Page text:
[00:03:42] KRISTINA: So, let's talk about that for a moment. It seems like a lot of organizations don't have a clue right now about what data they have. So how do they know if they're in a ransom situation if they pay that they're going to receive their data back, or how do they know what even what they've lost, does it matter? Do consumers want to know?
[00:03:58] BRIAN: Consumers certainly want to know it; our survey showed that consumers are very much aware of this threat out there and absolutely are thinking about what the potential impact is to their organization or to themselves, for the organizations that they interact do business with. The challenge, you're right, it's hard for companies to know where all their data are. There's a good place to start when you look at your core business processes and start to lock down the data that's associated with the systems that execute the business within the organization, that's where the ransomware attackers are going to be most focused because that's where they can disrupt service. So, in these ransomware attacks, there are two approaches for them to exploit the needs from an organization. One is from holding the data captive, not so much stealing it, but making it not accessible by an organization, therefore really stopping their internal business processes. And the other is stealing the data and threatening to sell it. But I think it's more common from these ransomware attacks, the ladder situation. So with that understanding, you can start to lock down and focus on protecting the data associated with those core business processes.
[00:05:14] KRISTINA: What are some of the best practices that you're devising organizations around that? Because it seems like there's certainly a struggle in terms of how do you lock down, how much of a lockdown do you really need? What's good enough? What's too much.? What's just about right?
[00:05:27] BRIAN: Yeah. So, there's a couple of aspects that need to be considered when you're thinking about locking down the data; you want to make sure that that data is protected, has a perimeter that makes it difficult for them to be able to access the system or environment where the data is housed, then thinking also thinking about the solution with what you store and manage your data from. So, if there are characteristics or security controls that minimize the attacker's ability to access the data, change it or delete it, certainly that the data is encrypted, and that encryption is sophisticated enough to make it so that they can't use the data. Those are all things that companies can invest in. When you think about it in the context of a ransomware attack disrupting business services, the other thing to think about is, can you restore your systems from those backups? So, I've been in IT a long time, and historically air gapping was something that we considered in the context of protecting our data. There are those systems that were not accessible through the network. But that doesn't work today when you're thinking about a ransomware attack because you need to be able to recover your systems from that data. And so, with those data protects controls that I just spoke about. If, in addition, you've got the capability to quickly recover from those backups and from a recovery point that's recent, then you're doing two things to protect yourself against these types of things. One is trying to protect access or prevent a breach. And the other is that in the case of a breach, how quickly can you restore services so that you're not put in a position to be a victim of ransomware.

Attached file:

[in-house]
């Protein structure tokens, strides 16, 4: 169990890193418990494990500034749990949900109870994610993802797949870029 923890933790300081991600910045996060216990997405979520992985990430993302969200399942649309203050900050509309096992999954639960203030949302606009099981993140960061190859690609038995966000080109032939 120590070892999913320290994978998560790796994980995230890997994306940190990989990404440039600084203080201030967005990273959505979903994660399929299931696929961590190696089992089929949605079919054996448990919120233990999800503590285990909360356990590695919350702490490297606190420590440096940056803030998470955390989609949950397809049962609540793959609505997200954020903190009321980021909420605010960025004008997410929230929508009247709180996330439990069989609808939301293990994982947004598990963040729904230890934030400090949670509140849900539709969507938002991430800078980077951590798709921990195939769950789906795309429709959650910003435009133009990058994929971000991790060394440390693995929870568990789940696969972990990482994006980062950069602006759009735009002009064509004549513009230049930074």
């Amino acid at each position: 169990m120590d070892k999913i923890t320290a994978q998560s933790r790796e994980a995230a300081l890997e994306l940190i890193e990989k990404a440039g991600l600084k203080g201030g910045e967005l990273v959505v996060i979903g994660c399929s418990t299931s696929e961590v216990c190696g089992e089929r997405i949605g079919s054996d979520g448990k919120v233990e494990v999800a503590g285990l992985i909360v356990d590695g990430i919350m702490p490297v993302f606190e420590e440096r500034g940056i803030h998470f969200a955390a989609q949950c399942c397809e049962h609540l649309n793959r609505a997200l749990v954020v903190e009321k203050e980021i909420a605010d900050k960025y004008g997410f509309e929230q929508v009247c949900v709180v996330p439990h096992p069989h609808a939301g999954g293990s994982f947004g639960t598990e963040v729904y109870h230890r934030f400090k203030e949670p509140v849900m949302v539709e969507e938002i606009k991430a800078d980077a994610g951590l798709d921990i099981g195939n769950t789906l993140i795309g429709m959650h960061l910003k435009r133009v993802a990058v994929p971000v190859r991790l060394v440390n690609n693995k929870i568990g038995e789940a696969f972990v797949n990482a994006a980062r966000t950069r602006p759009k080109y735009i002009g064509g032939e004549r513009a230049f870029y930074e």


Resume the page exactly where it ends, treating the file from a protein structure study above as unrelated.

[00:07:02] KRISTINA: One of the biggest challenges that I see these days, especially with digital marketers and their teams, is lack of awareness in the security space. What do you see when you look across the landscape, and how do you advise the CSOs to start to partner or make themselves more relevant to folks that can go out and just procure SAS services and not pay attention to security and sort of flip the coin and hope for the best?